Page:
No, not exotic, just common garden insects (moths). CO2 won't kill them, that's actually another method that's used a lot but I'd rather try this one.

I wonder, I've been reading about 'dessicants' that remove humidity by having water stick to them (silica gel). I wonder if drawing the air through this would help a bit in removing some condensation as well.

Seems like it would. I get packs of dessicant in seaweed sheets for wrappin sushi. I bake em on warm to re- activate em.

Another thought: what if you made 2 plexi boxes, 1 fits WITHIN the other. Thus you have an ice water jacket around the habitat. You could even add salt to the ice to make it more coolerific (just like an ice cream maker)

Have you done solvent welding on plexi? It requires a fairly tight joint, but makes a nice strong watertight joint if you have tools + skills to do it.

Never tried solvent welding, no. But I've used araldite positioned with a stick for other jobs and although it's a little tricky to position precisely, it's done wonders for me. So attaching things to each other wouldn't seem to be an obstacle I think.

Someone on Twitter also suggested putting one inside the other and although it might seem a very nice solution in fact it wouldn't work because the flashes (I use 4) are positioned round this whole contraption (and there's a field monitor behind to give background). For example that's how I did this, at http://www.flickr.com/photos/jingleslenobel/7191333770/in/set-72157623492127788/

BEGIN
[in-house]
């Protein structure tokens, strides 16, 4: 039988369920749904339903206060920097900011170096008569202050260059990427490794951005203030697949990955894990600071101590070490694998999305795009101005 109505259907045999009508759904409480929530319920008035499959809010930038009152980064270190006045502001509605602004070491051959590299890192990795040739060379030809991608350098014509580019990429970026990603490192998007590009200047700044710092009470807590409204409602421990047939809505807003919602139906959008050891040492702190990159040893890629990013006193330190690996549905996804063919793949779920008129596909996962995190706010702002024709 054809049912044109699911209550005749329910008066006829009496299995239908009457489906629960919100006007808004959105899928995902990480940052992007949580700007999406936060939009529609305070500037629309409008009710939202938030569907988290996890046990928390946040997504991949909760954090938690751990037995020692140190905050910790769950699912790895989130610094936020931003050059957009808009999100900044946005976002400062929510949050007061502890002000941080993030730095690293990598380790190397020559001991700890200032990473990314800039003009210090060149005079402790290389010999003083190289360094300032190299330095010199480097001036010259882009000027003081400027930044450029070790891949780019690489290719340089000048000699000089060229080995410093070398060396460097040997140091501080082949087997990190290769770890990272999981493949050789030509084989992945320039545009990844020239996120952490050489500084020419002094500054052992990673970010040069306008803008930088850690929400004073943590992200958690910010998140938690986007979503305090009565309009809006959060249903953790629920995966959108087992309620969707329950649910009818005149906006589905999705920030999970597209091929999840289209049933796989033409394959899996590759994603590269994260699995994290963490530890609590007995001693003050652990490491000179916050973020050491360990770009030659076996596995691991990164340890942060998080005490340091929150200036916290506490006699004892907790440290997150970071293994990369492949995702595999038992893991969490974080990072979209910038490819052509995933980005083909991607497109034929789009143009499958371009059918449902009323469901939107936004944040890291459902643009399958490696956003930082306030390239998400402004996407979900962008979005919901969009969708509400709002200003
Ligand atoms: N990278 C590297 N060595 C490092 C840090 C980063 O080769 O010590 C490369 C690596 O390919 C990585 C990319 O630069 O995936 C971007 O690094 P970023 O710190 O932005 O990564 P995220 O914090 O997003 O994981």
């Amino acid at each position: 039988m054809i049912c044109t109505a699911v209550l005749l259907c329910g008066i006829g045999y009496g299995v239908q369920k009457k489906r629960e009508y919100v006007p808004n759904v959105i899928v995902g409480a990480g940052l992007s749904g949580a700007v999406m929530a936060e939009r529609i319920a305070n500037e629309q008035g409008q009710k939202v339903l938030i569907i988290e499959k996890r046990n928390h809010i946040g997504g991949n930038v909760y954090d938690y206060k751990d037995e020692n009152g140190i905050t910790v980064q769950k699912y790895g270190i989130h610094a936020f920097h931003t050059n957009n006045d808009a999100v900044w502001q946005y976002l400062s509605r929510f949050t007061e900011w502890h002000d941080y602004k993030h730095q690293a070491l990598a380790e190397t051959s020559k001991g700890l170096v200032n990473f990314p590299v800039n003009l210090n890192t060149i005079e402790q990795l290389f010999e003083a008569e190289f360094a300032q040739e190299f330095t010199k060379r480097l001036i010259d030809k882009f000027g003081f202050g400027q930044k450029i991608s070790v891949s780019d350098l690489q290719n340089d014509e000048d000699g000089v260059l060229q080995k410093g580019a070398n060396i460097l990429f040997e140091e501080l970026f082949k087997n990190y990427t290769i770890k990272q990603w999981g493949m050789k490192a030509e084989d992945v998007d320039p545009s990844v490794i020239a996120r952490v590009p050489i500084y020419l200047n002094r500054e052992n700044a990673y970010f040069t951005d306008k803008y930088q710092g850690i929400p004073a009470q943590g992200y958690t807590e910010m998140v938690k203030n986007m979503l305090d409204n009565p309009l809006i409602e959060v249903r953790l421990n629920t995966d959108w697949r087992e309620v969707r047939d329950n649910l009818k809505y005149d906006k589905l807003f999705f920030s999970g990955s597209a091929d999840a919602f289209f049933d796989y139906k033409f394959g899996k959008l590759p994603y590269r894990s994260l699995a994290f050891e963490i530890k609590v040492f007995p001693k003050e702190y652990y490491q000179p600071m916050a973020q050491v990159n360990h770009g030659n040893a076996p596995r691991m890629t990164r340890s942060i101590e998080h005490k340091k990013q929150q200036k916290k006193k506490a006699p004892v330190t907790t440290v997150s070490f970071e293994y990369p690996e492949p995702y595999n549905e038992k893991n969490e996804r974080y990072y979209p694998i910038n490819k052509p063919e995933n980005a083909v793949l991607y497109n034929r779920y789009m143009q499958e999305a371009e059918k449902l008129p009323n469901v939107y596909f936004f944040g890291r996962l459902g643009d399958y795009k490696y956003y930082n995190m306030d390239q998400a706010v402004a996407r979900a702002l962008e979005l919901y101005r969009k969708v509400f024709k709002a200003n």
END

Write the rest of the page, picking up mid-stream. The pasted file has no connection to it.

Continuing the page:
I think I've got the design of the thing down on paper, I'll scan it at the w/e and put it up here for a final sanity check before I acquire the neccessary materials. Thanks everyone for your input!


While you don't have the foggiest idea it will be the fog or rather the condensation that will make this hard to pull off. Cooling a little clear plastic box to 1 - 3 C will draw every bit of moisture around it to the outside of the container. Much like any cold drink you have builds up condensation on the outside of the cup. Every time you open the lid to get to the inner box you'll be introducing more moisture to it and fogging up the plastic again. This will eventually clear if you have good circulation of the cold air through the refrigeration unit. You also need to consider using an insulated double pain glass. Otherwise the cold air will penetrate the small box and chill the larger one as well so the larger box and your lens will be covered in condensation.